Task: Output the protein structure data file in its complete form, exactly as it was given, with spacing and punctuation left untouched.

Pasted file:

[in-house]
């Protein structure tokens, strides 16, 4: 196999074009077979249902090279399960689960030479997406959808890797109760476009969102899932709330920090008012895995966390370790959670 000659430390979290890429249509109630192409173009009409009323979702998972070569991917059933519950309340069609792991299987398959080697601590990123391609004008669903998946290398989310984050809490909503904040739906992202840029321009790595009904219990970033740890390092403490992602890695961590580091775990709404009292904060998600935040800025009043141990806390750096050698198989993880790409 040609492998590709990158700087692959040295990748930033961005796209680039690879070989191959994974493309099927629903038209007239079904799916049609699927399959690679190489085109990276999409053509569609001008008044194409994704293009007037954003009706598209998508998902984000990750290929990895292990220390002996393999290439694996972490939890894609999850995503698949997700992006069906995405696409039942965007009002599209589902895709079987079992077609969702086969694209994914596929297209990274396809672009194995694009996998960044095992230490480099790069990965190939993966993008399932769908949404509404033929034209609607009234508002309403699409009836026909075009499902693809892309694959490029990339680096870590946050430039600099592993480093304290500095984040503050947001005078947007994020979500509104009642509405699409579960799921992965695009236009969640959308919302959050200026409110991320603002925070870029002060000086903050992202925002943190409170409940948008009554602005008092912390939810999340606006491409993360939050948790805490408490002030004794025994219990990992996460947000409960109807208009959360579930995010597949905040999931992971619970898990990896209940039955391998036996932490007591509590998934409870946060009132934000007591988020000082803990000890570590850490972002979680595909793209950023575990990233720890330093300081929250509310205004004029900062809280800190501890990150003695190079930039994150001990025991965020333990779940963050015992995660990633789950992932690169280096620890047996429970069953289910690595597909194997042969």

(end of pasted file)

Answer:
[in-house]
């Protein structure tokens, strides 16, 4: 196999074009077979249902090279399960689960030479997406959808890797109760476009969102899932709330920090008012895995966390370790959670 000659430390979290890429249509109630192409173009009409009323979702998972070569991917059933519950309340069609792991299987398959080697601590990123391609004008669903998946290398989310984050809490909503904040739906992202840029321009790595009904219990970033740890390092403490992602890695961590580091775990709404009292904060998600935040800025009043141990806390750096050698198989993880790409 040609492998590709990158700087692959040295990748930033961005796209680039690879070989191959994974493309099927629903038209007239079904799916049609699927399959690679190489085109990276999409053509569609001008008044194409994704293009007037954003009706598209998508998902984000990750290929990895292990220390002996393999290439694996972490939890894609999850995503698949997700992006069906995405696409039942965007009002599209589902895709079987079992077609969702086969694209994914596929297209990274396809672009194995694009996998960044095992230490480099790069990965190939993966993008399932769908949404509404033929034209609607009234508002309403699409009836026909075009499902693809892309694959490029990339680096870590946050430039600099592993480093304290500095984040503050947001005078947007994020979500509104009642509405699409579960799921992965695009236009969640959308919302959050200026409110991320603002925070870029002060000086903050992202925002943190409170409940948008009554602005008092912390939810999340606006491409993360939050948790805490408490002030004794025994219990990992996460947000409960109807208009959360579930995010597949905040999931992971619970898990990896209940039955391998036996932490007591509590998934409870946060009132934000007591988020000082803990000890570590850490972002979680595909793209950023575990990233720890330093300081929250509310205004004029900062809280800190501890990150003695190079930039994150001990025991965020333990779940963050015992995660990633789950992932690169280096620890047996429970069953289910690595597909194997042969």